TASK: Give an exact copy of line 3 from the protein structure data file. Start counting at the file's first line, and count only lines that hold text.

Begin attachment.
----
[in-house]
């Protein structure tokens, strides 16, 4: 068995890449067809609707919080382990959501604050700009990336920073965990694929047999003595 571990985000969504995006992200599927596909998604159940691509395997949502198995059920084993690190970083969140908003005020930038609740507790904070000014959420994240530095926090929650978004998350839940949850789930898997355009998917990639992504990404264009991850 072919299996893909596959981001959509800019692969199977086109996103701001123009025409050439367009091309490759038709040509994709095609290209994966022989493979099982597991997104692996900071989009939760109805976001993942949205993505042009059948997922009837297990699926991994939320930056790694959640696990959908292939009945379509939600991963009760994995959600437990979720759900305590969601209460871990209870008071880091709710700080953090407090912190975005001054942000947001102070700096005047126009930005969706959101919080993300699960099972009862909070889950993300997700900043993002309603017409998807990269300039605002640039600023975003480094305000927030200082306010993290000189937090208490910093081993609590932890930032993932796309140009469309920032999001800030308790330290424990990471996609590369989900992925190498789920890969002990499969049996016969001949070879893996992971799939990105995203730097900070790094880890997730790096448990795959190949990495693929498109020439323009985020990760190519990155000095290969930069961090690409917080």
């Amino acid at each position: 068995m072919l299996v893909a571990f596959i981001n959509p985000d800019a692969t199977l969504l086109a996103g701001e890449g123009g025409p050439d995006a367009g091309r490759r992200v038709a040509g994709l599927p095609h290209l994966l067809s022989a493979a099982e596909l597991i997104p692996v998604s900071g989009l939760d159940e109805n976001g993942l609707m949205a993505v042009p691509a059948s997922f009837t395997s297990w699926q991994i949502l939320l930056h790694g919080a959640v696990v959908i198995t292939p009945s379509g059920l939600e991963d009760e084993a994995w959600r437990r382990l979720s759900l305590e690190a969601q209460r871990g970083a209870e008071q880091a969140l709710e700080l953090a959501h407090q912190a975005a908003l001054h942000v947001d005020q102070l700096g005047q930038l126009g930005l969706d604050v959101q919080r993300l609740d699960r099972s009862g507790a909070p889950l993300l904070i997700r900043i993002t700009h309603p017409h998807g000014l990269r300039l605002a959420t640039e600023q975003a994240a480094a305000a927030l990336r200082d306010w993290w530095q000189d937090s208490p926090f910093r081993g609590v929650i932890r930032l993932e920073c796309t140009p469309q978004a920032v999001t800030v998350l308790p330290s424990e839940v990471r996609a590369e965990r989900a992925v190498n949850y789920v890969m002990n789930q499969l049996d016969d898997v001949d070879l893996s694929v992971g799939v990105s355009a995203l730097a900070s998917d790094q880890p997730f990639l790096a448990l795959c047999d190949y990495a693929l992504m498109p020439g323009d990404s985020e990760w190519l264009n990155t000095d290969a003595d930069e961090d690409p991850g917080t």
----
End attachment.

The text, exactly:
């Amino acid at each position: 068995m072919l299996v893909a571990f596959i981001n959509p985000d800019a692969t199977l969504l086109a996103g701001e890449g123009g025409p050439d995006a367009g091309r490759r992200v038709a040509g994709l599927p095609h290209l994966l067809s022989a493979a099982e596909l597991i997104p692996v998604s900071g989009l939760d159940e109805n976001g993942l609707m949205a993505v042009p691509a059948s997922f009837t395997s297990w699926q991994i949502l939320l930056h790694g919080a959640v696990v959908i198995t292939p009945s379509g059920l939600e991963d009760e084993a994995w959600r437990r382990l979720s759900l305590e690190a969601q209460r871990g970083a209870e008071q880091a969140l709710e700080l953090a959501h407090q912190a975005a908003l001054h942000v947001d005020q102070l700096g005047q930038l126009g930005l969706d604050v959101q919080r993300l609740d699960r099972s009862g507790a909070p889950l993300l904070i997700r900043i993002t700009h309603p017409h998807g000014l990269r300039l605002a959420t640039e600023q975003a994240a480094a305000a927030l990336r200082d306010w993290w530095q000189d937090s208490p926090f910093r081993g609590v929650i932890r930032l993932e920073c796309t140009p469309q978004a920032v999001t800030v998350l308790p330290s424990e839940v990471r996609a590369e965990r989900a992925v190498n949850y789920v890969m002990n789930q499969l049996d016969d898997v001949d070879l893996s694929v992971g799939v990105s355009a995203l730097a900070s998917d790094q880890p997730f990639l790096a448990l795959c047999d190949y990495a693929l992504m498109p020439g323009d990404s985020e990760w190519l264009n990155t000095d290969a003595d930069e961090d690409p991850g917080t």